Developed in a consortium including BGU researchers, the SWEEPER vision-guided robot is designed to operate in a single stem row cropping system, with non-clustered fruits and little leaf occlusion. Credit: Research station for vegetable production at Sint-Katelijne-Waver

The SWEEPER platform is based on a FANUC (Oshino, Japan; www.fanuc.com) LRMate 200iD robot manipulator and a custom-built gripper and catching mechanism for sweet pepper harvesting. The LRMate 200iD is a six-axis robot with the approximate size and reach of a human arm, and features IP67 protection, a reach of 717 mm (28.22 in.) and a load capacity of 7 kg (15.43 lbs.) The robot uses a Fotonic (https://www.autoliv.com/) F-80 3D Time of Flight camera, which is now discontinued following the acquisition of Fotonic by automotive safety system company Autoliv (Stockholm, Sweden; www.autoliv.com). Fotonic’s F80 camera offers a VGA (640 x 480) resolution for color images and a QVGA (320 x 240) resolution for depth images. The 3D camera—which offers matching of color and 3D data—also has a GigE interface, 20 fps frame rate, and an optional ARM Cortex-A9 processor. Infrared lights around the camera provide the illumination needed to acquire a depth image, while rows of LED lights around the edge of the camera provide uniform flash lighting for the acquisition of color images.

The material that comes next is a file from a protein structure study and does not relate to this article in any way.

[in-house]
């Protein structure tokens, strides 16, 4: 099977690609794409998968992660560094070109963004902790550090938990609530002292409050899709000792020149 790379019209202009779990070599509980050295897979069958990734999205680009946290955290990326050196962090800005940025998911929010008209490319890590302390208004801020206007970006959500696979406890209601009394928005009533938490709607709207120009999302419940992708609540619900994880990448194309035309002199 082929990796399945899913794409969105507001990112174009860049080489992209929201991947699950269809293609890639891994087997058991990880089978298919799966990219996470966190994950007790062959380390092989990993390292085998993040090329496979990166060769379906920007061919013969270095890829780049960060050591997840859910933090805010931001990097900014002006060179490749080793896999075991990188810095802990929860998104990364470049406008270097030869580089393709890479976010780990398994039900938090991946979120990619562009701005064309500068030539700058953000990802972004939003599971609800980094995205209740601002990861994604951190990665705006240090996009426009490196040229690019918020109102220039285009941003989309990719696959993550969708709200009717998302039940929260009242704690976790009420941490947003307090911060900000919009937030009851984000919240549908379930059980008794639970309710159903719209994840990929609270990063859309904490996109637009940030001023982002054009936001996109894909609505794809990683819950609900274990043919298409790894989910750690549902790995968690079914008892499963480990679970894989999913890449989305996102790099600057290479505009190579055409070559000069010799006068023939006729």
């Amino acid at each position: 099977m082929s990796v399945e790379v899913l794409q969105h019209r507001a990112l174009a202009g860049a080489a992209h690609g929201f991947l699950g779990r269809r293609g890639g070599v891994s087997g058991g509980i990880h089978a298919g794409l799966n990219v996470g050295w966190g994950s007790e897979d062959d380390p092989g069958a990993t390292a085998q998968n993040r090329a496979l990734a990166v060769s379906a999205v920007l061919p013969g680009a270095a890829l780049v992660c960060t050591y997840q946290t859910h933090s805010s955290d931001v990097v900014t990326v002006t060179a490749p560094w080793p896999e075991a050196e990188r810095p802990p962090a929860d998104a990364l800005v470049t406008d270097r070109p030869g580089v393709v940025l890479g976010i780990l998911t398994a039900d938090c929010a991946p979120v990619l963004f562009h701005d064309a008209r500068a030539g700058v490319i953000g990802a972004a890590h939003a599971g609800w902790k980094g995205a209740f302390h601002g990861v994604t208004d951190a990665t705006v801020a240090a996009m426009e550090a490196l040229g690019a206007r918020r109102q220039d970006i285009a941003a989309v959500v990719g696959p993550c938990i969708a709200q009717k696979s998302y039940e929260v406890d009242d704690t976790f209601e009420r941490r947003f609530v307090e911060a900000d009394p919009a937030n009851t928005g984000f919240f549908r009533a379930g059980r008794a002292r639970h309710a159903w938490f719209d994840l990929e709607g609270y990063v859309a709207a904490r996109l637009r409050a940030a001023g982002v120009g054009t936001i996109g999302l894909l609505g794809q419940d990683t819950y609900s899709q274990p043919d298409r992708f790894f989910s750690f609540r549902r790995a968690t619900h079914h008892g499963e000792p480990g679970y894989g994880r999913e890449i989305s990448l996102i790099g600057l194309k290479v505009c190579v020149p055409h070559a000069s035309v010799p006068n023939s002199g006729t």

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The camera and sensor setup according to the academic paper “Research and development in agricultural robotics: A perspective of digital farming” (http://bit.ly/VSD-SWEEP) is completely independent of the surrounding light conditions and provides information about color images and distance maps that are used for fruit detection, localization, and maturity classification. SWEEPER is trained to detect obstacles such as leaves and plant stems in the images, as well. This training process was accelerated using simulated artificial pepper plant models and deep learningalgorithms.